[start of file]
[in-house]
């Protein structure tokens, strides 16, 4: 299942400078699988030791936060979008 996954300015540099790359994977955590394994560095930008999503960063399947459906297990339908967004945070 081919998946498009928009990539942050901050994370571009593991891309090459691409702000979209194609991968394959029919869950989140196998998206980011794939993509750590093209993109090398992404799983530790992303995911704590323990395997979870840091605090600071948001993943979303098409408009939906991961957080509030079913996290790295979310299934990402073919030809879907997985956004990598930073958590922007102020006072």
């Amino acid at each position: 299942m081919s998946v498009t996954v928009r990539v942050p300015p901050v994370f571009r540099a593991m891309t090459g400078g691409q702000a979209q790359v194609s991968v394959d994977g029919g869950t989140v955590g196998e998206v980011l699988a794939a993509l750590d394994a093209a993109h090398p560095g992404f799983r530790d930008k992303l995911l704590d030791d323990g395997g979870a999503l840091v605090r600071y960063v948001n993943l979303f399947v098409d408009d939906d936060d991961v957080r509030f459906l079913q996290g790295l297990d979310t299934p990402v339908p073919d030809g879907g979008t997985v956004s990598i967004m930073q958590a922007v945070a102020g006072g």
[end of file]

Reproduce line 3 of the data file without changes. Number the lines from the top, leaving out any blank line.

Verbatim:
């Amino acid at each position: 299942m081919s998946v498009t996954v928009r990539v942050p300015p901050v994370f571009r540099a593991m891309t090459g400078g691409q702000a979209q790359v194609s991968v394959d994977g029919g869950t989140v955590g196998e998206v980011l699988a794939a993509l750590d394994a093209a993109h090398p560095g992404f799983r530790d930008k992303l995911l704590d030791d323990g395997g979870a999503l840091v605090r600071y960063v948001n993943l979303f399947v098409d408009d939906d936060d991961v957080r509030f459906l079913q996290g790295l297990d979310t299934p990402v339908p073919d030809g879907g979008t997985v956004s990598i967004m930073q958590a922007v945070a102020g006072g």